The CEC will continue to update seniors and their registered guests on changes in New York State gathering guidelines.
Class of 2020 Commencement
President Brian Casey announced on March 17 that the commencement ceremony for the Class of 2020 will take place on May 28 and 29, 2022, now about two years after it was initially scheduled to occur. According to Casey, gathering guidelines in New York State would still impose restrictions for the ceremony if held in 2021.
After the original graduation ceremony plans for May of 2020 were canceled in accordance with New York State COVID-19 guidelines, an in-person commencement for the Class of 2020 was initially postponed to the Spring of 2021. However, Casey acknowledged that New York State gathering guidelines still do not allow for the Class of 2020 to have a graduation ceremony without restrictions this May.
“We certainly believe that next summer presents a far greater chance to have the type of event with the number of guests you would want, here in Hamilton,” Casey said in a video emailed to the student body on March 17.
The administration has made efforts to open lines of communication and accept input from the Class of 2020, according to Chief of Staff Hanna Rodriguez-Farrar.
“At the end of February, I met with a few Class of 2020 leaders to talk to them about their commencement and the current situation for their classmates. I asked them to reach out to their friends and get their input. It was pretty clear that they preferred a commencement weekend that didn’t require all the rules and regulations that currently guide everything that we do,” Rodriguez-Farrar said. “They hoped for a weekend that would be more ‘normal.’ We plan to continue to engage with more members of the class in the fall.”
Student Government Association (SGA) co-President for 2019-2020 Christian Johns ’20 has worked with Rodriguez-Farrar to organize potential dates and events for the ceremony. Johns also mentioned a future town hall to be held for the Class of 2020 to discuss plans for the ceremony, suggested by himself and Class of 2020 Senior Honor Society Co-Presidents Kiana Billot-Vasquez and David Little.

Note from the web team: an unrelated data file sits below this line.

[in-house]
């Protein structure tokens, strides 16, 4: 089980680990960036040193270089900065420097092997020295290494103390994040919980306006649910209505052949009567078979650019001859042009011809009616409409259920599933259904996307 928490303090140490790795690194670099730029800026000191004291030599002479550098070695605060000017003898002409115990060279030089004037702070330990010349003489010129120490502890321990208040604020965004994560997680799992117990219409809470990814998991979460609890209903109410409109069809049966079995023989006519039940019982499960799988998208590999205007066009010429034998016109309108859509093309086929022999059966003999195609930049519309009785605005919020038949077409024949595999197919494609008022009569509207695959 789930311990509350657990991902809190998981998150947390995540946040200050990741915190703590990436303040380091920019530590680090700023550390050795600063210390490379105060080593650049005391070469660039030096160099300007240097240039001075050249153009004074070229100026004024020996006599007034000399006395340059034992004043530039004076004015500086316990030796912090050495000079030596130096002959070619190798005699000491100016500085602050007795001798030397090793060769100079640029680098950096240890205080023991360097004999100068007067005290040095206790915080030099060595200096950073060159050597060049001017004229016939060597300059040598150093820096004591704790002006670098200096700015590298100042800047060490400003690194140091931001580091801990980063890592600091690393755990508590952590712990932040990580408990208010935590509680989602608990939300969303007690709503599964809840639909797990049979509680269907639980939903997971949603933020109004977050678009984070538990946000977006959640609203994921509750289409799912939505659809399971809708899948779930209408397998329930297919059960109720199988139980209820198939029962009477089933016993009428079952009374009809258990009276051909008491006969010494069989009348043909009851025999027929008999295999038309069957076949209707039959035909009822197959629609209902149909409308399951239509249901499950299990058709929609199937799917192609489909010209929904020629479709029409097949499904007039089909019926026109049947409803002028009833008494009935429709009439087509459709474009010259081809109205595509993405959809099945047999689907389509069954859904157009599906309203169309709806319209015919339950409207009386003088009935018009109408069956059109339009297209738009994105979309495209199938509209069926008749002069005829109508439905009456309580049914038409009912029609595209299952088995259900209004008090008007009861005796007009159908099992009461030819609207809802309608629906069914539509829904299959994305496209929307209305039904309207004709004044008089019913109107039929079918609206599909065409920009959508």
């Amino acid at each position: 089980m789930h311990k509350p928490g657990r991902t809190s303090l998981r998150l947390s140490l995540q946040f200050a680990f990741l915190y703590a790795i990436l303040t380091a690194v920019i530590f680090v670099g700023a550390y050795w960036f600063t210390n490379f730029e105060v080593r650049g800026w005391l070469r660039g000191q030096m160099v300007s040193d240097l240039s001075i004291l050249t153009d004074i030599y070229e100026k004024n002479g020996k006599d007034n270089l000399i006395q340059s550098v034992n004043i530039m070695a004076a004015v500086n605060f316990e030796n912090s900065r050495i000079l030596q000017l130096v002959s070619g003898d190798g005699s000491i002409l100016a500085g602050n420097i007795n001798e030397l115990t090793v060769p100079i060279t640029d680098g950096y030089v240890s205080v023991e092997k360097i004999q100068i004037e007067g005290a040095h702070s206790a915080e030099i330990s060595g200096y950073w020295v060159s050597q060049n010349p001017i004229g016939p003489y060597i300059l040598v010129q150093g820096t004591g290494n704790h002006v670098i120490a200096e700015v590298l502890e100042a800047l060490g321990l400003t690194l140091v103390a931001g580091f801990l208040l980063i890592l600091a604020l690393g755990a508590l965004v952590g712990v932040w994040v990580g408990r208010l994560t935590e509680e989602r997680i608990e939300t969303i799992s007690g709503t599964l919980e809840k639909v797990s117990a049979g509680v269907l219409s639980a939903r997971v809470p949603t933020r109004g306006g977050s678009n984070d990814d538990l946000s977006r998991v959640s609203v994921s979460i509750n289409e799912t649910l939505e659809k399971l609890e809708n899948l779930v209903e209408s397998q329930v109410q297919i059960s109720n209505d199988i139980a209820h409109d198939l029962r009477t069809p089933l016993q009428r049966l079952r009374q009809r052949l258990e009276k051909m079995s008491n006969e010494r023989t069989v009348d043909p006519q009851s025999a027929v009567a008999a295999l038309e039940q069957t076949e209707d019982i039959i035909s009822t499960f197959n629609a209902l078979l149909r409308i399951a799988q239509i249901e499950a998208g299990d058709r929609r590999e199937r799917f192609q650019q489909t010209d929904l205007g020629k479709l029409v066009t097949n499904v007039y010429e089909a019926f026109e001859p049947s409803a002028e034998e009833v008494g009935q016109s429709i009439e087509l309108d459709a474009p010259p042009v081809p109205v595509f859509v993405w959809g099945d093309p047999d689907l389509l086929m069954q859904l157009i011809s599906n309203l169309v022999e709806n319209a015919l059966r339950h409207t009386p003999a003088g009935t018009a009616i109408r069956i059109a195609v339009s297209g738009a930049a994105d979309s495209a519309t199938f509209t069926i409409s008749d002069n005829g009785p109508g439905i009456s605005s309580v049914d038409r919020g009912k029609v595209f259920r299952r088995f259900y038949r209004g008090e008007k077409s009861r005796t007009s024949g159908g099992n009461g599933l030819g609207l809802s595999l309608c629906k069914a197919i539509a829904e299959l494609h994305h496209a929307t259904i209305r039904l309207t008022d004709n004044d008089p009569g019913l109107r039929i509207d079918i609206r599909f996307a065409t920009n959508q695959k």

“[The] Administration really does take an approach to include the Class of 2020 in the planning, but it’s been hard with everybody spread out,” Johns said. “We suggested having a town hall to discuss what we want the weekend to be like, just so that it’s fair to the other students and so that they have an idea of what we were looking for come next year.”
Rachel Dansereau ’20 said she understood and supported the decision to move commencement from this spring to next.
“It’s sad that [COVID-19] has forced us to move our graduation so many times… But it makes sense,” Dansereau said. “I am happy that the University has been taking the pandemic seriously and considering everyone’s safety first.”
Dansereau expressed high hopes for potential attendance at the May 2022 ceremony despite graduates being off-campus.
“I think the advance notice will help. People will be able to clear their schedules or at least have the date in the back of their mind,” Dansereau said. “People may not have as much access to get back to campus as they did previously. However, I think our class was obviously upset about how our senior year ended so abruptly. I think everyone will be excited to return and be together to celebrate what we missed out on.”